Treaties and nominations constitute the executive business of the Senate and are the subjects of the Senate's Executive Calendar. When a Senate committee reports a treaty or nomination, it is said to be placed "on the calendar" and is available for floor consideration. In addition, there is a category of nominations that are not immediately referred to committee, but instead placed directly on the Executive Calendar under the heading, "Privileged Nominations."
Most treaties and nominations must be reported from committee and placed on the calendar to be eligible for floor consideration, unless the Senate gives unanimous consent to consider them without committee action. If a treaty or nomination is not on the calendar, either it remains in the possession of the committee to which it was referred, or is "held at the desk" by unanimous consent awaiting a decision either to refer it to committee or to bring it directly to the floor for consideration by unanimous consent.
The Senate's other calendar, the Calendar of Business, identifies the bills, resolutions, and other items of legislative business eligible for consideration (see CRS Report 98-429, The Senate's Calendar of Business). Both the Calendar of Business and the Executive Calendar are published each day the Senate is in session and distributed to Senators' personal offices and all committee and subcommittee offices. There are no cumulative issues of the Executive Calendar; each issue documents the status of treaties and nominations as of its publication. The Executive Calendar is available through the Senate section of the Legislative Information System website: http://lis.gov/crtext/lists.html#lcal.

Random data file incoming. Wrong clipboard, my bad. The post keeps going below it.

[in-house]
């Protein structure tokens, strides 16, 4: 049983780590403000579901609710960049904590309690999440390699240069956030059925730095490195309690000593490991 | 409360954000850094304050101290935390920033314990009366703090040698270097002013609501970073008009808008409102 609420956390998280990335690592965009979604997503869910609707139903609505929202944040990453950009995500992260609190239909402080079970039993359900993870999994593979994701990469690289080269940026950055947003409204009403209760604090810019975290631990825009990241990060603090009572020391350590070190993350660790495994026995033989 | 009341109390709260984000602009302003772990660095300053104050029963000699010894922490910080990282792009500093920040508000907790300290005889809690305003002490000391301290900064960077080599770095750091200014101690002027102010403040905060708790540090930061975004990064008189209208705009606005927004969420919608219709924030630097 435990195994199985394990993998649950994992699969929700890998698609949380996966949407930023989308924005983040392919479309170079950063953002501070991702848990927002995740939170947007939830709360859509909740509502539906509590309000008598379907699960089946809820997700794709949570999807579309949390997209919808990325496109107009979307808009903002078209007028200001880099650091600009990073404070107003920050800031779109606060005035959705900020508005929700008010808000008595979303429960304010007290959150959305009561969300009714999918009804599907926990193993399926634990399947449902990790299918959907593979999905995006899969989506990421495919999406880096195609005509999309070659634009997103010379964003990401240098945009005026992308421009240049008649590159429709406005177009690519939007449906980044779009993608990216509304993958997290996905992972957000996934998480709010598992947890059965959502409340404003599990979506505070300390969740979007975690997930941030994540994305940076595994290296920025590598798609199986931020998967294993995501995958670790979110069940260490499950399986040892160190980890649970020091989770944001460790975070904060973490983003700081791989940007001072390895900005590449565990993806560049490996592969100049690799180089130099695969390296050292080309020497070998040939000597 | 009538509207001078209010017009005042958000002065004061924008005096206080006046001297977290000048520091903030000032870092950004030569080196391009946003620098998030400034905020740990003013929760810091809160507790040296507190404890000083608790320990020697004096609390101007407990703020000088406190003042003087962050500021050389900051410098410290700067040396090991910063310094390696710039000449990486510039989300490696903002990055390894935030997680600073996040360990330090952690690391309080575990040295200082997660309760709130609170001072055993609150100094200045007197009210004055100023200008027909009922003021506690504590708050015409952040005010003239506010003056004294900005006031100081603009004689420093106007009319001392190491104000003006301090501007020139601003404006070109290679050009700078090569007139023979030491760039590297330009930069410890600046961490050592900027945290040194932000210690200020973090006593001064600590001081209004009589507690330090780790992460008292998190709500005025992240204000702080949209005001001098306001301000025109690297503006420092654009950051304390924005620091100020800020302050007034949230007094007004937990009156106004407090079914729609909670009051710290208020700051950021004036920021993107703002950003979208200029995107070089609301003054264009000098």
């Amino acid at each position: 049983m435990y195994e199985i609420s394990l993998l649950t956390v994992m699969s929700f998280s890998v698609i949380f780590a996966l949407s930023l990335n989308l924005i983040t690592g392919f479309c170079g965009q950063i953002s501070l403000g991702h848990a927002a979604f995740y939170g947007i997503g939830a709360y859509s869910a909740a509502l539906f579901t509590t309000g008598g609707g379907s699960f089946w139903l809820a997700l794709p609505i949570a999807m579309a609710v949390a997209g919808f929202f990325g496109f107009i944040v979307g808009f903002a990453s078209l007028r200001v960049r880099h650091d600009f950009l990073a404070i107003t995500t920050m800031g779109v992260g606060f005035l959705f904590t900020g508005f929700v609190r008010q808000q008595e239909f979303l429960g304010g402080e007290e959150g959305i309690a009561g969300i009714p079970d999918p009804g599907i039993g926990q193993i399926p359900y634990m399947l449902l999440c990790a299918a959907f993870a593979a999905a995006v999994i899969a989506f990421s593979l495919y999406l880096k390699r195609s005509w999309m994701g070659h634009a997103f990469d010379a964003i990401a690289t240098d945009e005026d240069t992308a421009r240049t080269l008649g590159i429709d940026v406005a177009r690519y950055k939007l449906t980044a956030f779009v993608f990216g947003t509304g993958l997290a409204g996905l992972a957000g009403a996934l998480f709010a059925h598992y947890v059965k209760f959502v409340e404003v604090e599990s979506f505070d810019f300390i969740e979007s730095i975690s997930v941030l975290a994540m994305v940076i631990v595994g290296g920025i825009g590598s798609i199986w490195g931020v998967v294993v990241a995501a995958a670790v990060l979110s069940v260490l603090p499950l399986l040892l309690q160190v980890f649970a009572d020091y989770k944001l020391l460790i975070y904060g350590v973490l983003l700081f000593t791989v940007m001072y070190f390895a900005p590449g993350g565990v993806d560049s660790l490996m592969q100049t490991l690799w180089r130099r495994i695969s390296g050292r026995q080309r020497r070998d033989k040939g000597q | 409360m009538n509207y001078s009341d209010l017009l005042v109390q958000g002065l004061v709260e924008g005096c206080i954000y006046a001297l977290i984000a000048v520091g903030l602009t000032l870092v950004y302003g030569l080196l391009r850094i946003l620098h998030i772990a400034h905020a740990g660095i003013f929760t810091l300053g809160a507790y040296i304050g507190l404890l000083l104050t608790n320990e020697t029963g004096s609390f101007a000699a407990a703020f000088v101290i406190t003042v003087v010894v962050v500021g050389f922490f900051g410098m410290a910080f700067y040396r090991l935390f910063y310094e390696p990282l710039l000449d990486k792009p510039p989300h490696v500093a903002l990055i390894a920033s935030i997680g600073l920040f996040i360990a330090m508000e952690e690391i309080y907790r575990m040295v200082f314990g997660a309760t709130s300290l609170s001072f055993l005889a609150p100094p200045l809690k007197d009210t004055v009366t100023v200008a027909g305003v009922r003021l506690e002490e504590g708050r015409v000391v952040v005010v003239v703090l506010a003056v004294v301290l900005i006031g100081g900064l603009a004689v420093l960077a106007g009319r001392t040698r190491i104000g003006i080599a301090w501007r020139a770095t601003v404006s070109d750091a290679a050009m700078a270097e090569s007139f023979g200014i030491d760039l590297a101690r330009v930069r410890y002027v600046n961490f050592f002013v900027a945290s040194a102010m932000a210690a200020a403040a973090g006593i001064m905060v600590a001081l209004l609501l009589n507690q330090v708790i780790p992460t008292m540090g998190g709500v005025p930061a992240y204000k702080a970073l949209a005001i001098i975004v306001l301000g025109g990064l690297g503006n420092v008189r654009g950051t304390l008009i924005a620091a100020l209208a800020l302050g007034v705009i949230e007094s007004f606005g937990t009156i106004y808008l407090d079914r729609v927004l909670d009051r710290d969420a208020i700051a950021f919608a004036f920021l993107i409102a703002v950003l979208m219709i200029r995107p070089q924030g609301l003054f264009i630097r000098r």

Each issue of the Executive Calendar contains eight sections.
First, the calendar presents the texts of any unanimous consent agreements concerning executive business that have not yet been fully implemented. Such agreements may control when the Senate will begin consideration of a treaty or nomination, for example, or how long Senators may debate it.
Second, the calendar lists any Senate executive resolutions that concern executive business. A measure to discharge a committee from further consideration of a treaty or nomination, for example, would be an executive resolution. Such resolutions, however, are used very rarely.
Third, the calendar lists all treaties that have been reported from committee. A treaty becomes eligible for floor consideration on the day after it is placed on the calendar. For each treaty, this list provides
Fourth, the calendar lists nominations that have been reported from committee. Except by unanimous consent, the Senate may not begin floor consideration of a nomination until it has been on the calendar for at least one day. Any nominations appearing in this section of the calendar for the first time are listed under the heading of "new reports." For each nomination, this section of the calendar identifies